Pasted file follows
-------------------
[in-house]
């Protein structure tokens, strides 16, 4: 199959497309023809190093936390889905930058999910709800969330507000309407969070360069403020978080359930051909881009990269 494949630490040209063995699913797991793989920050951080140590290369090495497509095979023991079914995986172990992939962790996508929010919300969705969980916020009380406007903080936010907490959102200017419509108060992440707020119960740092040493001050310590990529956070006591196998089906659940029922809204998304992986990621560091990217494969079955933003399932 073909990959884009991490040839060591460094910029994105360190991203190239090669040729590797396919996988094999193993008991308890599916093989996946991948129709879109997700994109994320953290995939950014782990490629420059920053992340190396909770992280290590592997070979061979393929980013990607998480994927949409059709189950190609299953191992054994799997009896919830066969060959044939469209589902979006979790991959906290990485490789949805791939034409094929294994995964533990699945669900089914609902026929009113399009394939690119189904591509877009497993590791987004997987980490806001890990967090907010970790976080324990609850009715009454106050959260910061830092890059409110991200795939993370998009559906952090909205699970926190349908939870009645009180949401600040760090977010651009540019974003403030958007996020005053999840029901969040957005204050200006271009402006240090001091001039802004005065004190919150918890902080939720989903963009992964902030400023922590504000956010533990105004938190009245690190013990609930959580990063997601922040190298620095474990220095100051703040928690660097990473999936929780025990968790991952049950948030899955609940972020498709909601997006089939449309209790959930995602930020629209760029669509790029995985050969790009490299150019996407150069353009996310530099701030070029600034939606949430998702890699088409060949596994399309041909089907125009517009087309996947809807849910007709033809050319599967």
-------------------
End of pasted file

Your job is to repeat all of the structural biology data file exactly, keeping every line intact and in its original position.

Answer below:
[in-house]
């Protein structure tokens, strides 16, 4: 199959497309023809190093936390889905930058999910709800969330507000309407969070360069403020978080359930051909881009990269 494949630490040209063995699913797991793989920050951080140590290369090495497509095979023991079914995986172990992939962790996508929010919300969705969980916020009380406007903080936010907490959102200017419509108060992440707020119960740092040493001050310590990529956070006591196998089906659940029922809204998304992986990621560091990217494969079955933003399932 073909990959884009991490040839060591460094910029994105360190991203190239090669040729590797396919996988094999193993008991308890599916093989996946991948129709879109997700994109994320953290995939950014782990490629420059920053992340190396909770992280290590592997070979061979393929980013990607998480994927949409059709189950190609299953191992054994799997009896919830066969060959044939469209589902979006979790991959906290990485490789949805791939034409094929294994995964533990699945669900089914609902026929009113399009394939690119189904591509877009497993590791987004997987980490806001890990967090907010970790976080324990609850009715009454106050959260910061830092890059409110991200795939993370998009559906952090909205699970926190349908939870009645009180949401600040760090977010651009540019974003403030958007996020005053999840029901969040957005204050200006271009402006240090001091001039802004005065004190919150918890902080939720989903963009992964902030400023922590504000956010533990105004938190009245690190013990609930959580990063997601922040190298620095474990220095100051703040928690660097990473999936929780025990968790991952049950948030899955609940972020498709909601997006089939449309209790959930995602930020629209760029669509790029995985050969790009490299150019996407150069353009996310530099701030070029600034939606949430998702890699088409060949596994399309041909089907125009517009087309996947809807849910007709033809050319599967």